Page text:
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Survey Finds Parents Underestimate Children’s Poor Driving Habits

Our survey found young drivers were 2.5 times more likely to drink drive than their parents expected, while  a quarter of young drivers admitted to using their mobile phone at the wheel.

In a survey run by Go Girl, we asked young drivers and parents about their experiences learning to drive and once they start gaining their freedom after passing their test.

The full report details the responses of young drivers and parents to our survey questions and more results from our Freedom of Information requests on road traffic accidents for under and over 25s.

Download the Young Driver and Parent Survey Report:

Young Driver and Parent Survey Report
The report focuses on three main areas;
Driving lessons
Driving agreements between parents and their children
Driving quality

 

Poor Driving Habits and Behaviours

Our survey suggests that parents could be out-of-touch with their children’s poor driving behaviours by underestimating all of the poor driving habits we asked about.

A Quarter of Young Drivers Admit Using Mobile Phones

26% of young drivers admitted they had texted or messaged someone while driving.

This is a worrying trend, as a Freedom of Information Request found that 17 to 24 year olds were 4.7 times more likely than older drivers to be involved in an accident when a mobile phone was a contributing factor.

Parents Over-Estimate Seat Belt Use

Almost a fifth of young drivers admitted to driving without their seatbelt, two times more likely than parents expected.

Despite the gross underestimation by parents, driving without a seatbelt continues to be a huge safety issue for young drivers. From a Freedom of Information Request, we found that under 25s were more than four and half times more likely than over 25s to be involved in a fatal accident while not wearing a seatbelt.

Parents’ Role in Driving Lessons

We found that young drivers are 8 times more likely to learn to drive with an instructor than their parents.

Almost half of young drivers surveyed learned to drive without the help of their parents. However, parents still play an important role in teaching their children to drive, with the remaining half of young drivers learning with the help of their parents as well as an instructor.

Young Drivers are More Practical about the Reasons to Learn Together

The key motivations for learning to drive together were different for parents and young drivers. Young drivers were much more practical, they were more likely to quote saving money on lessons and practising in the car they’ll drive later as the best aspects about driving with parents. However, parents were more concerned with the learner. They believed making the learner more comfortable and easing their nerves were the best aspects of teaching their children to drive.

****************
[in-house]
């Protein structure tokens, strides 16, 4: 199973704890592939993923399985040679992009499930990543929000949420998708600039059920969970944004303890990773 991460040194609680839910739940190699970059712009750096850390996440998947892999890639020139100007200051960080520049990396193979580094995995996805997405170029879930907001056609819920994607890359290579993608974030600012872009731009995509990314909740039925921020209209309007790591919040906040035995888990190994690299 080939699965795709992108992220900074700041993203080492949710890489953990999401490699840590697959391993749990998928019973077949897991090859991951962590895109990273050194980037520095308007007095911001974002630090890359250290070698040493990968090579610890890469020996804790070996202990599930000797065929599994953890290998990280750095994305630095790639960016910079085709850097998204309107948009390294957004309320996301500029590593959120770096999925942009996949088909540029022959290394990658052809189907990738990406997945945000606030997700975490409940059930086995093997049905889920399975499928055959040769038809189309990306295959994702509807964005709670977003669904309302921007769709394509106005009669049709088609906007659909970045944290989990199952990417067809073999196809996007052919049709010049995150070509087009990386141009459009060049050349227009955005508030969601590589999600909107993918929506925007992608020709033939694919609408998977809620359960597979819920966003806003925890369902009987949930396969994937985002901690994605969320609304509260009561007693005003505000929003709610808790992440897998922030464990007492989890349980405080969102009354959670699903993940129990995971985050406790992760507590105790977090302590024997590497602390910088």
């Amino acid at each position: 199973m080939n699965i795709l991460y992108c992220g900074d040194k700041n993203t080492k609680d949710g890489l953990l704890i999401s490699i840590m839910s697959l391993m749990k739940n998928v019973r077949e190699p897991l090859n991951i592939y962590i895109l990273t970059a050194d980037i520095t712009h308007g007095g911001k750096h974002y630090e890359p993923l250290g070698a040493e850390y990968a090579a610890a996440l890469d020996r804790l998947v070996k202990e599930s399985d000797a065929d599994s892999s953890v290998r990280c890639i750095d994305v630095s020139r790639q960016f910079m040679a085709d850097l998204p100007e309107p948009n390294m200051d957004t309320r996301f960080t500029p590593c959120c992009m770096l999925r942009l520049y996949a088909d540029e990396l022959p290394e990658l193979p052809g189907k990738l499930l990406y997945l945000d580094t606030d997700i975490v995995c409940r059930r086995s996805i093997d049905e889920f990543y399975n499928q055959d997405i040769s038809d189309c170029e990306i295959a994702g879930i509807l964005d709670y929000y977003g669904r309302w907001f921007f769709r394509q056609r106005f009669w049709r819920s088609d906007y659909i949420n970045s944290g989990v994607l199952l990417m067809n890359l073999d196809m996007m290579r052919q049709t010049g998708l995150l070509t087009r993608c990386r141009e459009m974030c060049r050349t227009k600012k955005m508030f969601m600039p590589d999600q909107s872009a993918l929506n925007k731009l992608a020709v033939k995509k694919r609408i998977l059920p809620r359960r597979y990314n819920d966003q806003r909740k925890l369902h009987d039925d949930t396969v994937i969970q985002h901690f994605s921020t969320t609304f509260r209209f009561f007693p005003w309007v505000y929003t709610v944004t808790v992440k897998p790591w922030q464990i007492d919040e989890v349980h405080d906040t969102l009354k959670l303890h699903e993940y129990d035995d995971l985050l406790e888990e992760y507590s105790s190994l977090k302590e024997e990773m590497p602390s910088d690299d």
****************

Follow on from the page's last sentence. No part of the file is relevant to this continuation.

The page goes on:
Both Dread Arguing While Young Drivers Question Parents’ Teaching

Parents and their children could agree about one thing. Both said that arguing was the worst thing about learning to drive together.

Young Drivers were 5 times more likely than their parents to question the accuracy of parents’ teaching. Young Drivers found it to be the second worst thing about driving with parents, which could go some way to explaining how arguments could easily begin.

Driving Agreements

The most popular agreements between young drivers and parents were relating to the use of mobile phones and alcohol or drugs.

However, there seems to be a clear mismatch in the agreements. While young drivers were under the impression they had agreed to restrictions about phone use and night time driving, parents claimed to have agreed to a limit on the number of passengers and planning destinations in advance.

Young Drivers 5 Times More Likely to Have an Accident at Night

Only 12% of young drivers said they had an agreement with their parents restricting night time driving and only 9% of parents saying the same

Our Freedom of Information Request found that drivers under 25 are over 5 times more likely to have an accident at night (between the hours of 8pm and 4am) than drivers aged 25+. This just shows how important it is for parents and young drivers to discuss and agree on issues concerning night time driving.

Young Drivers Find Floods, Frost and Ice Most Challenging

The likelihood of young drivers having an accident increases with challenging conditions, with flooded conditions being the worst.

According to our Freedom of Information Request, flooded roads made young drivers 4 times more likely than over 25s to have an accident, closely followed by frosty and icy conditions. Fog, mist and rain made young drivers over 3 times more likely to have an accident than older drivers.

Despite this, we found no evidence of driving agreements with parents and young drivers which considered driving conditions.

The Full Young Driver and Parent Survey Report

The full report details the responses of young drivers and parents to our survey questions and more results from our Freedom of Information requests on road traffic accidents for under and over 25s.

Download the Young Driver and Parent Survey Report:

Young Driver and Parent Survey Report
The report focuses on three main areas;
Driving lessons
Driving agreements between parents and their children
Driving quality